Russia Vs. Punk Rock Band 'Pussy Riot' - Verdict Expected Friday

By @angeloyoung_ a.young@ibtimes.com on
  • Masked In Support
    Protesters wearing balaclavas, the band's signature style, take part in an Amnesty International flash mob demonstration in support of the all-women Russian punk band, 'Pussy Riot', in the Royal Mile in Edinburgh, Scotland, on Tuesday. Reuters
  • Walk To trial
    Nadezhda Tolokonnikova (3rd from left), Yekaterina Samutsevich (3rd from right) and Maria Alyokhina (right) were escorted by police before a court hearing in Moscow on Aug. 8, 2012. A state prosecutor on Tuesday demanded a three-year jail term for three women from punk band 'Pussy Riot', saying they had abused God when they burst into a Moscow cathedral and sang a "protest prayer" against the Russian Orthodox Church's close links to Vladimir Putin. Reuters
  • Live From Moscow: An Anti-Putin Performance
    On March 3, the band barged onto the altar of the capital’s main cathedral and belted out a profane “punk prayer” deriding Putin. In one passage they implored the Virgin Mary to oust Putin from office. They were promptly arrested and spent five months in jail awaiting the trial that began late last month. Reuters
  • Three Years
    The band members attend their trial inside the defendants' cell in a court in Moscow on Aug. 3, 2012. The case has garnered international attention and has become a symbol of Putin's tolerance for dissent. The president has wide support from the Orthodox Church and the country's religious nationalists. Reuters
  • Moscow Protest
    Protesters in front of the Cathedral of Christ the Saviour in Moscow on Wednesday held up Cyrillic letters in support of the band. The message reads: "Blessed are the merciful." About 18 people demonstrated. Four were detained by police. Reuters
  • Protester Arrested
    A supporter of the band was detained by security guards during a protest on the steps of the Cathedral of Christ the Saviour in Moscow on Wednesday. Reuters
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A Russian court is expected to issue a verdict Friday in the trial of three of the seven members of Pussy Riot, a feminist punk band, facing up to three years in prison for participating in an uninvited protest performance in Moscow's Christ the Saviour Cathedral against President Vladimir Putin's ties with the Orthodox Church.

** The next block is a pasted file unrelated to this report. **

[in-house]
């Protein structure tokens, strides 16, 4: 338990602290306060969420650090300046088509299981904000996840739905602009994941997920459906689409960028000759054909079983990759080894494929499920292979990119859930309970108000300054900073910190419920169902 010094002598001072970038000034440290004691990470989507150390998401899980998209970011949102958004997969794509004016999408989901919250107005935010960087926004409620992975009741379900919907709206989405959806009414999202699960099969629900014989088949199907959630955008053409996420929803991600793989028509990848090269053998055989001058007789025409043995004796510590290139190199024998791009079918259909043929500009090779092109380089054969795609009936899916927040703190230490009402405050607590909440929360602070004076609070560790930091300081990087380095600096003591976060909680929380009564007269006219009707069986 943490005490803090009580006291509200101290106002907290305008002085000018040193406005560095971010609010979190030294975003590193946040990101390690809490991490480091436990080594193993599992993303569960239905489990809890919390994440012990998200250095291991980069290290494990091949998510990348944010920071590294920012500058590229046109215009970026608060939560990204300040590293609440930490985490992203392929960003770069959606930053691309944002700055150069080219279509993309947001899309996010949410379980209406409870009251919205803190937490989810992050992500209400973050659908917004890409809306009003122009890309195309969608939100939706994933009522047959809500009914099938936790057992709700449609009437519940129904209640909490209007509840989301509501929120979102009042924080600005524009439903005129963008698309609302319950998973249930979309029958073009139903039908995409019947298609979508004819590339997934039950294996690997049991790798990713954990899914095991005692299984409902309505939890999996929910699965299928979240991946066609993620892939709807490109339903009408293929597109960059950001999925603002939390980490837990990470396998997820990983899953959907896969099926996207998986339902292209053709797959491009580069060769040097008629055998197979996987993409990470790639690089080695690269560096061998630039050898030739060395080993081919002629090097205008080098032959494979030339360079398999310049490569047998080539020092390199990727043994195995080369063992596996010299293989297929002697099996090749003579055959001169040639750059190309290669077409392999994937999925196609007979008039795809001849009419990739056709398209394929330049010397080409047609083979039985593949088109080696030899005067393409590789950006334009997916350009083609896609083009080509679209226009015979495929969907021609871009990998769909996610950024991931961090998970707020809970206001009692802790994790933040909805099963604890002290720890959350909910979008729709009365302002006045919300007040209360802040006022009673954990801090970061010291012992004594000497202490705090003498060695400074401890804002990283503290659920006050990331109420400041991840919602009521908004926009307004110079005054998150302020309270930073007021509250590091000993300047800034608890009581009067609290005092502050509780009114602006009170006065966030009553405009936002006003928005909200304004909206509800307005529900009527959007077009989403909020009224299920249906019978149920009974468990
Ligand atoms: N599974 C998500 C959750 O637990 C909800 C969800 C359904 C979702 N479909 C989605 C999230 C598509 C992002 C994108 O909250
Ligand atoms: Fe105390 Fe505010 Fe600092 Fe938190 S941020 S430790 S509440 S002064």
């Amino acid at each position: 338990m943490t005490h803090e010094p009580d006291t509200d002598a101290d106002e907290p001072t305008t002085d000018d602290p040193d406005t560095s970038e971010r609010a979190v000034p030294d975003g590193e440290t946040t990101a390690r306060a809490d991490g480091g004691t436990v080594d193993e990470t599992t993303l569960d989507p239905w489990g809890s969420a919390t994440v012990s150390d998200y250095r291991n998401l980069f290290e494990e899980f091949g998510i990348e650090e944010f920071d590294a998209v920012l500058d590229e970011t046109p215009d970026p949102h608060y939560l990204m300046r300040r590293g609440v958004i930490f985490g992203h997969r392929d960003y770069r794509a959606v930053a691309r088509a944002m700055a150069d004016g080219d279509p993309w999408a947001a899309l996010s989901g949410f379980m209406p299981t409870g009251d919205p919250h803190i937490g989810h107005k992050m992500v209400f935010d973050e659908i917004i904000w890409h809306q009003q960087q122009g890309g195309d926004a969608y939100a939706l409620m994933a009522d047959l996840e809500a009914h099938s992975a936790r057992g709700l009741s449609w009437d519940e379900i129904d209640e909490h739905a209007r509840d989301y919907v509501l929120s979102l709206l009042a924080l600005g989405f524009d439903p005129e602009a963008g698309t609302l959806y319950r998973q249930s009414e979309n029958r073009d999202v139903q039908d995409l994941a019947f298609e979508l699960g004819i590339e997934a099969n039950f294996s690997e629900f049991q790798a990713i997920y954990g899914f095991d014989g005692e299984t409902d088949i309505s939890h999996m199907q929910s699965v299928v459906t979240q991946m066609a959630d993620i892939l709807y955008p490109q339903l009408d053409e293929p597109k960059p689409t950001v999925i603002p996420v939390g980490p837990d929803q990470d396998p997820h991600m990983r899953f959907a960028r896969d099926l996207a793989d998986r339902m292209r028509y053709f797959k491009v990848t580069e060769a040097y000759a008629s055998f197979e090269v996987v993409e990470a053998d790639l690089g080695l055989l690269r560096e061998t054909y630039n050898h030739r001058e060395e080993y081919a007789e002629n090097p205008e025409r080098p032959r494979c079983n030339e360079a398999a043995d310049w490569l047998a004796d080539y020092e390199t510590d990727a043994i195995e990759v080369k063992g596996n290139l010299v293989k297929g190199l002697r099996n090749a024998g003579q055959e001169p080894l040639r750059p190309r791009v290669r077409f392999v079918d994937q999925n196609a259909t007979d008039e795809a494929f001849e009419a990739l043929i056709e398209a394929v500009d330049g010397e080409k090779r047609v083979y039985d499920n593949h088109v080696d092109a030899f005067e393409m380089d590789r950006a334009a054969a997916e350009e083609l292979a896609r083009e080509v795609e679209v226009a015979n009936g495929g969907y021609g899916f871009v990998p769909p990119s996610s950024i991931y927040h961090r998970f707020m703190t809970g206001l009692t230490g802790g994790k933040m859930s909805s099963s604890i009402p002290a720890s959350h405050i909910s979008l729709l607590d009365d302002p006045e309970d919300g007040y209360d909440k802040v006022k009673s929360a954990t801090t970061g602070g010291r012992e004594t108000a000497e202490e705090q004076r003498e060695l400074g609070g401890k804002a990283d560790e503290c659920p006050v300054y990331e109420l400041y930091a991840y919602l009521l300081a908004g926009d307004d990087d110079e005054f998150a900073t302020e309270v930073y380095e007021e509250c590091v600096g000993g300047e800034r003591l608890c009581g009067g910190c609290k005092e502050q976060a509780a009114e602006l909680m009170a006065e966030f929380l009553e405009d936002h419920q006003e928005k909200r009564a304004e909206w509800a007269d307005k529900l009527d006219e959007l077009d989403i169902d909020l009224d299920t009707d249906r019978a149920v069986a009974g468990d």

The trial has garnered international attention and sympathy from free speech advocates and pop stars, and it has come to symbolize the Russian government's tolerance for dissent and free speech.

Nadezhda Tolokonnikova, 22, Yekaterina Samutsevich, 30, and Maria Alyokhina, 24, have been officially charged with "hooliganism" motivated by religious hatred. State prosecutor Alexei Nikiforov echoed the sentiments of Russian Orthodox Church Patriarch Kirill by calling the trio "abusers of God."

On Feb. 21, the band barged onto the altar of the capital's main cathedral and belted out a profane "punk prayer" deriding Putin. In one passage they implored the Vigrin Mary to oust Putin from office. They were arrested a few days later and spent five months in jail awaiting the trial that began late last month.

"It was a shock that the authorities made such a serious case out of this," Samutsevich's father Stanislav told Reuters earlier this month as the trial progressed. The three members of the band are all educated middle class Muscovites; Samutsevich reportedly graduated at the top of her class.

Putin, who has been either president or prime minister of the country for over 13 years, has staunch support among the country's religious nationalists. Kirill recently praised Putin's long tenure as a "miracle of God" while members of the church have vowed to fight protesters who have been depicted by the government as entitled rich urbanites. The Russian opposition has held up the trial as an example of Putin's KGB-like proclivity to quell dissent.

"How did you see Libya under Gaddafi? How do you see North Korea under Kim Jong-un, the 28-year-old 'Brilliant comrade'? To us, Russia under Putin, aka 'the National Leader,' is no different.

On Wednesday, a small band of protesters expressing support for the punk trio clashed with security forces outside the Christ the Saviour Cathedral. Four of the 18 demonstrators were arrested and face civil charges. Outside Russia, protests in support of the group have been staged in Iceland, Scotland the UK and France.

The U.S. State Department  has even been brought into the fray, calling the trial a "politically motivated prosecution of the Russian opposition." French Culture Minister Aurelie Filippetti slammed the trial, condemning what he called an assault on artistic freedom. German lawmakers have also criticized what they called a "disproportionate" response to the alleged crime.

Protests in at least a dozen cities worldwide have been planned to take place at 2 p.m. Moscow time (1000 GMT).

Alexey Prokopyev, a 29-year-old Russian in Paris, said he was helping coordinate protests among Russian expatriates through a expatriate student organization.

"Most people go to these rallies in Paris because we cannot be in Russia at the moment for various reasons -- because of jobs, classes," Prokopyev told the Associated Press. "We all wish we were in Moscow now, but since we can't, we do it in Paris."

Protests in New York are expected in front of the Russian Consulate and in Times Square.

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